Renewable Energy: The future for New Hampshire


Sarah Donovan, Content Editor

With the New England region warming at one of the fastest rates in the world due to climate change, a transition to more renewable energy is essential to reduce greenhouse gases and further warming. 

To combat New Hampshire’s accelerated warming, the four guests that lectured at the 2023 Changemaker Speech at UNH on Thursday, Feb. 16 outlined innovative renewable projects that are coming to NH, in addition to giving tangible steps that citizens can make for a happier planet. 

Fortunat Mueller, president, and co-founder of ReVision Energy commented that many renewable energy projects have not been sustainable long-term. One of the reasons may be the Minimum Offer Price Rule (MOPR). This rule requires energy producers to buy into a separate market in the energy world, to be “on-call” to ensure that the grids will have enough energy to power times when energy use spikes, such as increasing heat waves.

An annual auction is held by the grid operator that projects three years out. The issue with this future bidding is that the rates to bid in are high, as there hasn’t been a great volume of companies in the market. There have been issues in the past where new renewable gas plants were subsidized, creating an uneven buy-in, so the MOPR was mandated in N.H. Vineyard Wind, an offshore wind project being installed near Martha’s Vineyard, the first commercial-sized project tried to negotiate the high buy-in price of the MOPR but was not approved and did not pass the auction. 

The University of New Hampshire is committed to reducing its contributions to greenhouse gas emissions and proudly has a Platinum ranking from the Sustainability Tracking and Rating System ( STARS). UNH is one of the only 11 universities in the country to achieve this award, recognizing its commitment to sustainability.

One major reason that UNH has a STARS Platinum rating is the university’s main source of energy: the Rochester landfill. Methane, a harmful greenhouse gas, is captured from the landfill before being released into the atmosphere, which is siphoned into UNH’s power plant through a 12-mile pipeline that’s referred to as the “Ecoline.” The university is the first in the country to power an entire campus from its power and heat power plant, with landfill gas as its main energy source.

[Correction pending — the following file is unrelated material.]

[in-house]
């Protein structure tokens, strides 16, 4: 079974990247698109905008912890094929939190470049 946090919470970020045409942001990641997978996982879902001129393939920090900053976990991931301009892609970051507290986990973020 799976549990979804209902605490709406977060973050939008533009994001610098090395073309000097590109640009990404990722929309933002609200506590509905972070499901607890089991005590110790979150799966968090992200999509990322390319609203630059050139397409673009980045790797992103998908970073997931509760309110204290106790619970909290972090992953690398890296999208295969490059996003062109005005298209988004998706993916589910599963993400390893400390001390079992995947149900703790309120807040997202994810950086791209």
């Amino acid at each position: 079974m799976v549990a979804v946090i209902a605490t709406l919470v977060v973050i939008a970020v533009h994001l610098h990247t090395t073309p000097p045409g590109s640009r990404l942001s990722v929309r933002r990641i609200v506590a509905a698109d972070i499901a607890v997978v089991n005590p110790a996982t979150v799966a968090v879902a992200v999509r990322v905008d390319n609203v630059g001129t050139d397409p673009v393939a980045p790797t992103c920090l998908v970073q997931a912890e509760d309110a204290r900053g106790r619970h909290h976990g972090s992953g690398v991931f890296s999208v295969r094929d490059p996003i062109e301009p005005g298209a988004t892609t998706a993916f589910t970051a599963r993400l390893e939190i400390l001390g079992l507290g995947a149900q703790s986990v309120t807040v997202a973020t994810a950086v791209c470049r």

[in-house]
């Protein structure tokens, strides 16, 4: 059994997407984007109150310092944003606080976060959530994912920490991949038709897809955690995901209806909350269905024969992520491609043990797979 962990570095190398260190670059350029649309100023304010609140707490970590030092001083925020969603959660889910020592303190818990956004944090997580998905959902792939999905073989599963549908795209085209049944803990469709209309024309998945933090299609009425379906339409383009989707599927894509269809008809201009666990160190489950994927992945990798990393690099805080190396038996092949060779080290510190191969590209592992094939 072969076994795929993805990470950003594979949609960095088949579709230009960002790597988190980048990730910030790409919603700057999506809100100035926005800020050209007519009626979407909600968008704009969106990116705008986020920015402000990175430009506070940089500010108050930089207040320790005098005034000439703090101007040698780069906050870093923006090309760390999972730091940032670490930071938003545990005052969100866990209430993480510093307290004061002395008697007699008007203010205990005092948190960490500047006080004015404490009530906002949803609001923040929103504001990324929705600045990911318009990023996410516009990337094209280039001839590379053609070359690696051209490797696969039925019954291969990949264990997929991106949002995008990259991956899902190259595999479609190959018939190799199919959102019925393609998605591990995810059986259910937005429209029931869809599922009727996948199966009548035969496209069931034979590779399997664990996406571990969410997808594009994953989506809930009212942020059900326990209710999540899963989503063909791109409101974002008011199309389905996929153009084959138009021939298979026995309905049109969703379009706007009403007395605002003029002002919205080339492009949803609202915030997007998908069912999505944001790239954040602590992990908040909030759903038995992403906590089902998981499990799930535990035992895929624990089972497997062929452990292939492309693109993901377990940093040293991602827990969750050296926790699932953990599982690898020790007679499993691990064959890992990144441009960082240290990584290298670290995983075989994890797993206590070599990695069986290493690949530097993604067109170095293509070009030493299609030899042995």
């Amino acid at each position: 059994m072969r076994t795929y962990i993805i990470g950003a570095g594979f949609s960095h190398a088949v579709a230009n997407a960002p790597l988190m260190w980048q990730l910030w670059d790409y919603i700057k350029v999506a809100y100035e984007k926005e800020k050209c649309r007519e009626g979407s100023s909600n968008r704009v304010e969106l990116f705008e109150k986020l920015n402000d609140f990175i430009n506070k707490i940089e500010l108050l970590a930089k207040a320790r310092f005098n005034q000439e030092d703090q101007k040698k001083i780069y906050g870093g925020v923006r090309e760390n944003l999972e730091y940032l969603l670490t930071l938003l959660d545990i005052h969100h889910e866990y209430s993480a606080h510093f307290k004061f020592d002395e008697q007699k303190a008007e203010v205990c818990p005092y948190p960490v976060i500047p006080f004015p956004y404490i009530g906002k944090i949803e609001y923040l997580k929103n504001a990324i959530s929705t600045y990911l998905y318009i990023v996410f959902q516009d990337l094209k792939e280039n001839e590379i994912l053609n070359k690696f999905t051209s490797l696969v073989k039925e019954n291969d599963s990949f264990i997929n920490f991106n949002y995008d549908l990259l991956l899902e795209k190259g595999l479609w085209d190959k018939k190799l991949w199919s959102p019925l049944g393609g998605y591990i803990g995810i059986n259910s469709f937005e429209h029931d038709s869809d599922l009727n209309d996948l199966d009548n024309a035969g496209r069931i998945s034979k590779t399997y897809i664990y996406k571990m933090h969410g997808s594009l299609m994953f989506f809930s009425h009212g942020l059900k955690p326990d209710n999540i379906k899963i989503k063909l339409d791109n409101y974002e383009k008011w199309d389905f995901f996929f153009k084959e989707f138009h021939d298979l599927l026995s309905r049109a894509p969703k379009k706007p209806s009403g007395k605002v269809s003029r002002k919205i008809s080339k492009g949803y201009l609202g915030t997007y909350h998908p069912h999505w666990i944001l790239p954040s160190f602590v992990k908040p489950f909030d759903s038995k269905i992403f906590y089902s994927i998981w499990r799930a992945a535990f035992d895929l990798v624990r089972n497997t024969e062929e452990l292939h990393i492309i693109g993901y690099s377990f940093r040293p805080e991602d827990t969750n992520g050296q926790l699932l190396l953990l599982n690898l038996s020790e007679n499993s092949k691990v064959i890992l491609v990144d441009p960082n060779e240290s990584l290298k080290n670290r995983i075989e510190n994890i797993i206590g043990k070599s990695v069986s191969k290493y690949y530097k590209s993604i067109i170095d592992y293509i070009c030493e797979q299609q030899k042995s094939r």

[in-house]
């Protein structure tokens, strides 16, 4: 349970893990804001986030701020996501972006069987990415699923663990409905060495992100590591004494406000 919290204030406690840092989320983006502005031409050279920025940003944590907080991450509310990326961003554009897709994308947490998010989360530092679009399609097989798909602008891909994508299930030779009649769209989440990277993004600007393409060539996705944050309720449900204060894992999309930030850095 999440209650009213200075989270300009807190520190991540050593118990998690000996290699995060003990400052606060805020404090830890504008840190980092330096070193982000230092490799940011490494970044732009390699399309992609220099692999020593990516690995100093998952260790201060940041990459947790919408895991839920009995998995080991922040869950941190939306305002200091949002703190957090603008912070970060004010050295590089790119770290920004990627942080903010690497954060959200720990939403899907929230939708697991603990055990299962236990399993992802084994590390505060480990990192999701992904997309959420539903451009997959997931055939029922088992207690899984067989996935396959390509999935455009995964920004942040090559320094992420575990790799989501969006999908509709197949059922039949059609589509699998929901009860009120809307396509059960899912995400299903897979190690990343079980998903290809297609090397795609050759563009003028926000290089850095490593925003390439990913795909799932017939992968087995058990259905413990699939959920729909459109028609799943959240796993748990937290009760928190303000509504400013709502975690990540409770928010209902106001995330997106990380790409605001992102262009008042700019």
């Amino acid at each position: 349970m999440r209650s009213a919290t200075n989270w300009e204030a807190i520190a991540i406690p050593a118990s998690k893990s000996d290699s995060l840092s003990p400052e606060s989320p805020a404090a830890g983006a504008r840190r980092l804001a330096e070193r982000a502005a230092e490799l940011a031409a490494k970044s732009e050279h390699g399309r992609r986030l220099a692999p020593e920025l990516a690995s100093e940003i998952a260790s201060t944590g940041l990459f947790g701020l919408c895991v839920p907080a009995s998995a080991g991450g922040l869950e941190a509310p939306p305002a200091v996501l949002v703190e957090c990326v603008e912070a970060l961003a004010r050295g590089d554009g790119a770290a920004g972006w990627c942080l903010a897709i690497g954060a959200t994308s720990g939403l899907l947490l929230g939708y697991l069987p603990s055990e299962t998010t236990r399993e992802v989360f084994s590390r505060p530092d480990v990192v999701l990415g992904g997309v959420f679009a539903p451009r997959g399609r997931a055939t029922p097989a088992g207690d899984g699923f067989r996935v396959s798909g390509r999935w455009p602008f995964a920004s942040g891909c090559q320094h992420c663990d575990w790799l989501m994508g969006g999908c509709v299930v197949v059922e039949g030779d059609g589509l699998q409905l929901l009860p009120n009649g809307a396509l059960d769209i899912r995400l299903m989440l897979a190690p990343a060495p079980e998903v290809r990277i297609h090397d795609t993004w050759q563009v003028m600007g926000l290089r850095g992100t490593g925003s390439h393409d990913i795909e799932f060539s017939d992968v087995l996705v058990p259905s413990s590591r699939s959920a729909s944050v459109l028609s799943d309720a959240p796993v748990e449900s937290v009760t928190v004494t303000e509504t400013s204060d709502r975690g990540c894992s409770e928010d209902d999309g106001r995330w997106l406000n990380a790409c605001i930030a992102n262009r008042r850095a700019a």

ISO New England, the company that owns New Hampshire’s electricity grid, predicts that the state will be able to be powered by 56% of renewable energies by 2040; we’re currently at 12%.

“Sustainability is integral to all of our strategies,” said Thomas Meissner, CEO of Unitil. The company is one of the big suppliers of electricity and natural gas to NH, Maine and Massachusetts. They are synthesizing greater renewable energy strategies working with the SMART program. One of the ways they are increasing their sustainability is expansion into solar energy, with a big solar project in Massachusetts. 

Meissner asked the key question during his lecture, “How is the system that we have today going to look different in 2050?” 

His answer was that he sees Unitil customers adopting clean energy sources, such as rooftop solar panels, which the company is working to be a provider of. 

Meissner went on to discuss the great amount of clean energy that is going to be needed in the coming decades to mitigate climate change. He said that wind energy will be an integral form of renewable energy, but also mentioned that this will be a difficult and extensive process. 

April Salas, executive director of the Revers Center for Energy, Sustainability and Innovation at Dartmouth College, highlighted that renewable energy must be affordable and fast for families, or converting to renewable energy statewide will not be possible. 

“What we don’t want is the clean energy economy to be a ‘nice to have,’” said Salas. She said that officials need to ensure that there are no unintended consequences of the clean energy business, and who has access to clean energy. Salas concluded that the clean energy climate needs to be an inclusive climate. 

Mueller said that “efficiency pays for itself.” That’s why he and his team at ReVision Energy are working toward a more environmentally and energy-efficient future with their solar panel business. He said that ReVision Energy is currently in the process of installing a large solar project in Exeter, New Hampshire. 

All speakers had a common goal: to mitigate future climate change. The speakers gave their takes on how to combat climate change through renewable energy. This seems to be the future for a sustainable New Hampshire.